# Polar integrals of a function that does not surround the pole

I am in Calculus II and am learning of the integration of polar functions. I understand the basic concept, that you are taking sectors of a circle from the pole to the function. However, I don't understand how that works for a function that does not contain the pole. If you were to try to take the area of such function (for example, r=cosθ), wouldn't the sectors of the pole take the area outside the circle and not inside the circle? Thanks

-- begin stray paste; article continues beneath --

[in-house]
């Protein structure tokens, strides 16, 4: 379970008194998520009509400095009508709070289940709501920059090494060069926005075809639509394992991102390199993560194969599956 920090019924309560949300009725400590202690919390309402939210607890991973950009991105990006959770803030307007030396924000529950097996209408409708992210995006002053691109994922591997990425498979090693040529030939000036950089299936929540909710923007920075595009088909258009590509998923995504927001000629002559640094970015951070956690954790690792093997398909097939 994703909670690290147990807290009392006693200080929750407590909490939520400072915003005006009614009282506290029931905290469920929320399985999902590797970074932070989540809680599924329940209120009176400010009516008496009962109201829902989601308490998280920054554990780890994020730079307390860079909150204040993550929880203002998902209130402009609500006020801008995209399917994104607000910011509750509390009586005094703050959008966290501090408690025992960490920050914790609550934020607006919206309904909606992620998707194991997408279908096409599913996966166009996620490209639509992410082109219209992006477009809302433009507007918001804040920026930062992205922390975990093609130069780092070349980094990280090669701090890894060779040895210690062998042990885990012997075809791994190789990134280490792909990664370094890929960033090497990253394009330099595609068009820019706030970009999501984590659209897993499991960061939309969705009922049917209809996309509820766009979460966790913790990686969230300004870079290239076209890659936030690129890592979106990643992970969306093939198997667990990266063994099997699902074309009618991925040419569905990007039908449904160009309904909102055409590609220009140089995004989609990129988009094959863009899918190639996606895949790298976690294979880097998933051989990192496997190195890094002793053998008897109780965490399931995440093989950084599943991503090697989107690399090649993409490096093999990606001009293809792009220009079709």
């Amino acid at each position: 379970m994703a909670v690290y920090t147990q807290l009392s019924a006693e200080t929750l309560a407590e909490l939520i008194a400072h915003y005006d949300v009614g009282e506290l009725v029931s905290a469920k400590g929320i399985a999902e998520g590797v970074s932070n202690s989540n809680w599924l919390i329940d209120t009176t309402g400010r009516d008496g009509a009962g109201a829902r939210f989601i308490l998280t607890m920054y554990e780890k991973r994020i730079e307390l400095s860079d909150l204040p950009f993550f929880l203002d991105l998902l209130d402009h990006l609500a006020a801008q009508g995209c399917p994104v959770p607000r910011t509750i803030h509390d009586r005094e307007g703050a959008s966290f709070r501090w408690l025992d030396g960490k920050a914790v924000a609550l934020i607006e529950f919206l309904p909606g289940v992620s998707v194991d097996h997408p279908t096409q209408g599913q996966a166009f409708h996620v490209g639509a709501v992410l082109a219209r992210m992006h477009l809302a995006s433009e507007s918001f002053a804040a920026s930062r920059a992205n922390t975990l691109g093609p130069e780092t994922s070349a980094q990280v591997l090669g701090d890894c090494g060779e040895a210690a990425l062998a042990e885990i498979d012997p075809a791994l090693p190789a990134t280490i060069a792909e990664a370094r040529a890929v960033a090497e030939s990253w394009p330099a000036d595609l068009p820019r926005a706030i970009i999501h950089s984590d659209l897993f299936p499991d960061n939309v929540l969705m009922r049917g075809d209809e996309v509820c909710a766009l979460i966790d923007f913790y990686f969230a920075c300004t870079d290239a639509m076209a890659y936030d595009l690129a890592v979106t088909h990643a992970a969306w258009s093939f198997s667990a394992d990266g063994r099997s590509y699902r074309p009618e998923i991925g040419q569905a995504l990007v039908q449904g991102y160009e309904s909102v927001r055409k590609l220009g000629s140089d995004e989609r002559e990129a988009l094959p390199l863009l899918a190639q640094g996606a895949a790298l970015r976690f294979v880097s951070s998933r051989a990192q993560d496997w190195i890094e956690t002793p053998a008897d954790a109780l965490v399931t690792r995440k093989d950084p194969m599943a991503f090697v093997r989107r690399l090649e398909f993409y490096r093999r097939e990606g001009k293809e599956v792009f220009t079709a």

No because a line drawn from the origin at an angle $$-\frac{\pi}2\le\theta\le\frac{\pi}2$$ from the initial line would always be in contact with the inside of the circle mentioned. This means that any sector created would be formed within the drawn circle and hence the area found is within the circle.